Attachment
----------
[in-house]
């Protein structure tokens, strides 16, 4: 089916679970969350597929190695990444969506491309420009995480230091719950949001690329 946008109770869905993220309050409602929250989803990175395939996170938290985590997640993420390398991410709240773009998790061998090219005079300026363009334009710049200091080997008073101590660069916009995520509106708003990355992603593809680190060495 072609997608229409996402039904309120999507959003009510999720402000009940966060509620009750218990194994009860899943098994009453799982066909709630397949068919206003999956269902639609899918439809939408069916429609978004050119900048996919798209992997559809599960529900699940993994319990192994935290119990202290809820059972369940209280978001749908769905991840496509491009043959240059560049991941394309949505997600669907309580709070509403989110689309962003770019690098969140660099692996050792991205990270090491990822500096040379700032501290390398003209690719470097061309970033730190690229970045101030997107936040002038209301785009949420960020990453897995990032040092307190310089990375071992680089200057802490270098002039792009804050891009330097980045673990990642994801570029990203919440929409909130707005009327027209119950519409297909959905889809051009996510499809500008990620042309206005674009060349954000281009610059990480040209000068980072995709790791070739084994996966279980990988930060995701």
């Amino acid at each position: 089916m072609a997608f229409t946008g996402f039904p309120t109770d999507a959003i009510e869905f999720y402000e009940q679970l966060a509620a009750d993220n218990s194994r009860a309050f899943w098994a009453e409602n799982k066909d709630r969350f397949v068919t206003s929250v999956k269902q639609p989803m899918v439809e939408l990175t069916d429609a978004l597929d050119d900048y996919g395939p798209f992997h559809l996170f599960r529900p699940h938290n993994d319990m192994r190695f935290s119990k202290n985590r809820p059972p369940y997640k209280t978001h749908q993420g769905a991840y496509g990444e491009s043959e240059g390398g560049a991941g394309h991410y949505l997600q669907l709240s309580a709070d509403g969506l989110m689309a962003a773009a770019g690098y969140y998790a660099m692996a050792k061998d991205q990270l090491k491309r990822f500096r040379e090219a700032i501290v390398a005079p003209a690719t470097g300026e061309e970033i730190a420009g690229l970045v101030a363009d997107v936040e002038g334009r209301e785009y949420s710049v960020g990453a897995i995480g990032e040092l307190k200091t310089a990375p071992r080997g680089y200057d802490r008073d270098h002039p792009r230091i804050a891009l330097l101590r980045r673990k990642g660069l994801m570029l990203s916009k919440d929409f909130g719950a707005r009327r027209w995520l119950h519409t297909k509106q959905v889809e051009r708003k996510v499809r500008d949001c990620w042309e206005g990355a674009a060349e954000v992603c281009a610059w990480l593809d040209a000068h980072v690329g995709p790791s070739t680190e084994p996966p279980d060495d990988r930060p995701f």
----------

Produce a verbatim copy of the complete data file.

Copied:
[in-house]
């Protein structure tokens, strides 16, 4: 089916679970969350597929190695990444969506491309420009995480230091719950949001690329 946008109770869905993220309050409602929250989803990175395939996170938290985590997640993420390398991410709240773009998790061998090219005079300026363009334009710049200091080997008073101590660069916009995520509106708003990355992603593809680190060495 072609997608229409996402039904309120999507959003009510999720402000009940966060509620009750218990194994009860899943098994009453799982066909709630397949068919206003999956269902639609899918439809939408069916429609978004050119900048996919798209992997559809599960529900699940993994319990192994935290119990202290809820059972369940209280978001749908769905991840496509491009043959240059560049991941394309949505997600669907309580709070509403989110689309962003770019690098969140660099692996050792991205990270090491990822500096040379700032501290390398003209690719470097061309970033730190690229970045101030997107936040002038209301785009949420960020990453897995990032040092307190310089990375071992680089200057802490270098002039792009804050891009330097980045673990990642994801570029990203919440929409909130707005009327027209119950519409297909959905889809051009996510499809500008990620042309206005674009060349954000281009610059990480040209000068980072995709790791070739084994996966279980990988930060995701």
């Amino acid at each position: 089916m072609a997608f229409t946008g996402f039904p309120t109770d999507a959003i009510e869905f999720y402000e009940q679970l966060a509620a009750d993220n218990s194994r009860a309050f899943w098994a009453e409602n799982k066909d709630r969350f397949v068919t206003s929250v999956k269902q639609p989803m899918v439809e939408l990175t069916d429609a978004l597929d050119d900048y996919g395939p798209f992997h559809l996170f599960r529900p699940h938290n993994d319990m192994r190695f935290s119990k202290n985590r809820p059972p369940y997640k209280t978001h749908q993420g769905a991840y496509g990444e491009s043959e240059g390398g560049a991941g394309h991410y949505l997600q669907l709240s309580a709070d509403g969506l989110m689309a962003a773009a770019g690098y969140y998790a660099m692996a050792k061998d991205q990270l090491k491309r990822f500096r040379e090219a700032i501290v390398a005079p003209a690719t470097g300026e061309e970033i730190a420009g690229l970045v101030a363009d997107v936040e002038g334009r209301e785009y949420s710049v960020g990453a897995i995480g990032e040092l307190k200091t310089a990375p071992r080997g680089y200057d802490r008073d270098h002039p792009r230091i804050a891009l330097l101590r980045r673990k990642g660069l994801m570029l990203s916009k919440d929409f909130g719950a707005r009327r027209w995520l119950h519409t297909k509106q959905v889809e051009r708003k996510v499809r500008d949001c990620w042309e206005g990355a674009a060349e954000v992603c281009a610059w990480l593809d040209a000068h980072v690329g995709p790791s070739t680190e084994p996966p279980d060495d990988r930060p995701f």